What therefore, is a way around all this?

The Leadership Team

Theoretically, the obvious answer is that the Chief Executive, General Manager, Managing Director or the “boss” needs to draw on the rich pool of knowledge, talent, experience, entrepreneurship, perspective and creativity embodied within the senior leadership team.

Of course, every top executive surrounds themselves with a group of top advisors and managers who are meant to carry out the mission of the organisation.

In reality, though this does not really happen.

In fact, quite the opposite can occur. How does a top executive herd a group of cats where each “cat” has their own agenda and vision with little or no team focus, no shared direction and therefore, little, if any traction. Sure, it looks like lots of people are doing “stuff”, but is it the right stuff and is it really benefiting the organisation as a whole?

Typically too, each of these “cats” will certainly say that they are all committed to the organisation and are all pulling together, but the reality is that egos get in the way (eg., power, control, money) which plays out in office politics, in silos developing, in clichés, in playing favourites, gossip and inuendo, and in withholding information.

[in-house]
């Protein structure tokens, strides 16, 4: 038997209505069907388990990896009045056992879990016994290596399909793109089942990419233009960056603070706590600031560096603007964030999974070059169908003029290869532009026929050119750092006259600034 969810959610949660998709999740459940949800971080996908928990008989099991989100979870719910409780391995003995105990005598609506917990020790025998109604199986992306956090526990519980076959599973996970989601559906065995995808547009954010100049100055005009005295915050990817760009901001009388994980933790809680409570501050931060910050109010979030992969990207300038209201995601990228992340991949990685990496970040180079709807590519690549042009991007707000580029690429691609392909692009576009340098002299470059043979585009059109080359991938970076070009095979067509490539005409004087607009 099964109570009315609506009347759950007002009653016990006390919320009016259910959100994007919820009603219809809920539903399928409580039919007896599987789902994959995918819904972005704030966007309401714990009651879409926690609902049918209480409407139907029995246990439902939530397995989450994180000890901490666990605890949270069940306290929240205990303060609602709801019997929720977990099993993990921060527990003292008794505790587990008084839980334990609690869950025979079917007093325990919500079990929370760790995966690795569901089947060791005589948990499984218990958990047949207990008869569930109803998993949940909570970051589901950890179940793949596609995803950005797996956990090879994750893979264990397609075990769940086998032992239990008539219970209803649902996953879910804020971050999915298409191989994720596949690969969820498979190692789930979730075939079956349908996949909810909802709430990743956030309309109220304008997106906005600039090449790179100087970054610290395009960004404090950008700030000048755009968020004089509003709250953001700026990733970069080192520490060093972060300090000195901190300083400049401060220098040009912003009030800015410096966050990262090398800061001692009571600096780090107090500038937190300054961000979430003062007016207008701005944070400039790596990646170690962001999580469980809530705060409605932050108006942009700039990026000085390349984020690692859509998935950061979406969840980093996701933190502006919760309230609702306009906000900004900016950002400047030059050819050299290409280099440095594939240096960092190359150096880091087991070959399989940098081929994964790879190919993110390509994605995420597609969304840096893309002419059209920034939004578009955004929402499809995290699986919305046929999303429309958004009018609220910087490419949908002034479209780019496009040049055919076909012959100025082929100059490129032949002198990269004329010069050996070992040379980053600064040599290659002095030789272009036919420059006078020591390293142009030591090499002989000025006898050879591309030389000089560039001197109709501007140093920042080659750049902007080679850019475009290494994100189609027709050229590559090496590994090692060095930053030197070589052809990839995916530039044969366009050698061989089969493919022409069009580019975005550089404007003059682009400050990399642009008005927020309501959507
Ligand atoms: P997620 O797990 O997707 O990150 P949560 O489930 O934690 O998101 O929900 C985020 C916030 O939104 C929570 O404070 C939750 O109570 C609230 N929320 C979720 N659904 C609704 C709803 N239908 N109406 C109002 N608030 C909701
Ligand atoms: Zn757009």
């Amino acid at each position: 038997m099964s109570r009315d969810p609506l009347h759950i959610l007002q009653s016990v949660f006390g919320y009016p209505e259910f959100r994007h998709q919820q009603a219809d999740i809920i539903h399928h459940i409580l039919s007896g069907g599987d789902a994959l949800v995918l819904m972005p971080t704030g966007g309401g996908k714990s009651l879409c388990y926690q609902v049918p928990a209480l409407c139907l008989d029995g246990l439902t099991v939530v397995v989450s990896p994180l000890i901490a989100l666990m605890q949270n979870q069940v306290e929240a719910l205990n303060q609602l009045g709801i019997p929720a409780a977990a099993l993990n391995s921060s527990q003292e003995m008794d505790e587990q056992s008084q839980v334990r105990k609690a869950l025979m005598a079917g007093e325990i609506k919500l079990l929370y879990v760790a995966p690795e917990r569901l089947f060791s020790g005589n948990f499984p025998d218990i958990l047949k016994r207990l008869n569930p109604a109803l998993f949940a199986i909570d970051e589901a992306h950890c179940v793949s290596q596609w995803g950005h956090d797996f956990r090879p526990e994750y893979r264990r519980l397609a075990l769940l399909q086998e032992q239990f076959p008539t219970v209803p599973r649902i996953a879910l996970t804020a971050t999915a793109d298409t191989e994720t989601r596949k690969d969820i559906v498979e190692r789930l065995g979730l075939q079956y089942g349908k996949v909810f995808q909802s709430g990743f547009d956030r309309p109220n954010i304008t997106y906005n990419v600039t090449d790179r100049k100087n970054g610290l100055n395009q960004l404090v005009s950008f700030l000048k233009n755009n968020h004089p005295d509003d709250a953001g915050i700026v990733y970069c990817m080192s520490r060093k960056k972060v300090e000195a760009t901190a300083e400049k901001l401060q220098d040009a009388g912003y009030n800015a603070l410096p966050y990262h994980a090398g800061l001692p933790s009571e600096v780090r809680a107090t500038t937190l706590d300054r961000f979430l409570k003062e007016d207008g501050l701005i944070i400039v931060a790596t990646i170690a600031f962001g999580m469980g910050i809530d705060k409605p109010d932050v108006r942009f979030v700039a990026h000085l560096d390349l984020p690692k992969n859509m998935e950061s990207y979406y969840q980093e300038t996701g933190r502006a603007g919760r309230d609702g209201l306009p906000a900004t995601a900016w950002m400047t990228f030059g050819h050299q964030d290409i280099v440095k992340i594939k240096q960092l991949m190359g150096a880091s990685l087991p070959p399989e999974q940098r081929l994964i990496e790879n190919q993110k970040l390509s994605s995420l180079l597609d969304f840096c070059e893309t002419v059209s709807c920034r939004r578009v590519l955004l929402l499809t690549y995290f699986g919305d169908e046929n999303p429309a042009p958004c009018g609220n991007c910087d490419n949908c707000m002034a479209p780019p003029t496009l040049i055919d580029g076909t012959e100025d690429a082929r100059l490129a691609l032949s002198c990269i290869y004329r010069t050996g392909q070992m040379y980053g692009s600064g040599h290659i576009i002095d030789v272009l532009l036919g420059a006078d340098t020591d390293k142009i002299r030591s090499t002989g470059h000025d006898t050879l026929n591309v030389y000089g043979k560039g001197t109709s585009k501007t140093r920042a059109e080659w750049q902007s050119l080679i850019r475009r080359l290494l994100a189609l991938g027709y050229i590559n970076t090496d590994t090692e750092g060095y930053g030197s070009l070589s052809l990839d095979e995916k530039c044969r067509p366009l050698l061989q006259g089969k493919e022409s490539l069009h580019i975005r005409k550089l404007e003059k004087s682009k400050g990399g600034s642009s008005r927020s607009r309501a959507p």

As Peter Senge from MIT Sloan School of Management is reported to have said:
“It is amazing how often you come across teams with an average intelligence of over 120, but the team functions at a collective intelligence of about 60.”

What happens for example within a leadership team that is under pressure and being overloaded, is that they will allocate responsibility for a specific stakeholder group to an individual director or senior executive. For instance, the financial director or corporate affairs director looks after the investors; the human resources director the employees; the sales director the customers; the compliance director the regulators and so on. It is easy to see then how this can lead to systematic stakeholder conflict in the leadership team that occurs between these various leaders and as such, a team that is meant to be fully functioning breaks down.

Ruth Wageman and her colleagues at Harvard University write in their 2008 book Senior Leadership Teams that in their research;
“Typically, there are two or three team members in any executive team who struggle with taking on an enterprise perspective rather than maintaining the traditional functional or operational orientation. These individuals may handle their individual leadership responsibilities very well and therefore be regarded by the leader as definite keepers. They are not derailers, but rather are leaders who are struggling a bit to make the transition to teamwork.”

Needless to say, if it is true that the group only moves as fast as its slowest members, then these two or three executives will cause the Executive Team to falter and they will inadvertently sabotage the progress of the group.

How then, does a team really become a team?

What is Team Coaching?